New York : Random House
We offered this much-above-average copy in our Catalog 104.
born as: William Cuthbert Falkner
Novelist and short story writer best known for his cycle of works set in the fictional county of Yoknapatawpha, Mississippi. Faulkner (who added a "u" to his surname in 1924) began writing poetry but then developed a complicated, stream-of-consciousness prose style. Though appreciated in literary circles, by 1945 all his works from the productive previous two decades were out of print. In 1944 Malcolm Cowley and others initiated a critical reassessment of his life work as a cohesive whole, and within a few years he became the most lauded and studied living American author. Standard references include Joseph Blotner's biography (published 1974, revised 1984), the Catalog of the Carl Peterson Collection (1991) and Joseph Brodkey's multi-volume bibliographies of his own collection.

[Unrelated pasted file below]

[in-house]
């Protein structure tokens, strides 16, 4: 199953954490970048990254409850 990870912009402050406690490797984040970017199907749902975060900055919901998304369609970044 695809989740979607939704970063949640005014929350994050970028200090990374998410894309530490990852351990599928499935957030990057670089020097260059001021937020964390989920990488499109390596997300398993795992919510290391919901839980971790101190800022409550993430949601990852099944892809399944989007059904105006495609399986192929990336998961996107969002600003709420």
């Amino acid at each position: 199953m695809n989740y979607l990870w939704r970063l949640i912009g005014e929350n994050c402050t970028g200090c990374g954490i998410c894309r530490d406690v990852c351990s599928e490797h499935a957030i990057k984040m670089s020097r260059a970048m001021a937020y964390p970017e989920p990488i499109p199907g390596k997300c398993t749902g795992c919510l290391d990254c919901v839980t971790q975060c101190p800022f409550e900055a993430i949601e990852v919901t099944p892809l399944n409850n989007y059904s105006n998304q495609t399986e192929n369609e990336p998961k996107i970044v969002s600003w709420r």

Collecting tips:Faulkner provides opportunities for the beginning collector, and challenges for the veteran collector. After his literary reassessment in the late 1940s Faulkner's works were printed in larger numbers and collectible copies of most of his later works are readily available. Prior to this, however, Faulkner was neither widely read nor appreciated. Fine copies of his early works are particularly difficult to obtain. Faulkner was also famously averse to signing trade editions of his books -- it is generally easier to find signed limited editions while authentic signed trade editions command a premium (and often have amusing stories of provenance). Faulkner's first book, a generally regarded as juvenile collection of poems, The Marble Faun (1924) is very uncommon. Paid for by his friend Phil Stone, the cardboard spine is often perished (or found restored), and the very thin paper jacket is often missing or heavily restored. Ironically, but not too surprisingly, this is the one Faulkner title that can be found signed, as he must have sent off a batch of them in the first flush of authorial pride. Signed or not however, you'll probably have to pay the equivalent of a luxury car for a jacketed copy. Perhaps more difficult to find in any kind of jacket is his first novel Soldier's Pay (1926). Copies in fine jackets are rare. Another one to look out for is Turnabout, a short story that was separately published in Canada in 1939 (in a sort of cheesy purple velour binding, issued without jacket) without the author's permission. Reportedly only about 50 copies were published, and while its hard to argue for its importance, its easy to argue for its rarity. Reportedly, one of our Canadian colleagues once noted a copy at a bookstore, and not knowing of its significance, but finding it intriguing, reported it to another American dealer, who immediately sent him off to secure it. However, before he did so, the Canadian dealer insisted on attending a poetry reading, which diversion from the mission nearly gave his American friend a coronary (all's well though - he did eventually secure the book). Thus if you are standing next to me, or any other first edition dealers of a certain age, who are scheming amongst themselves about the advisability of buying a certain book, and one says to the other "and remember, no poetry readings," you'll know what they're talking about.
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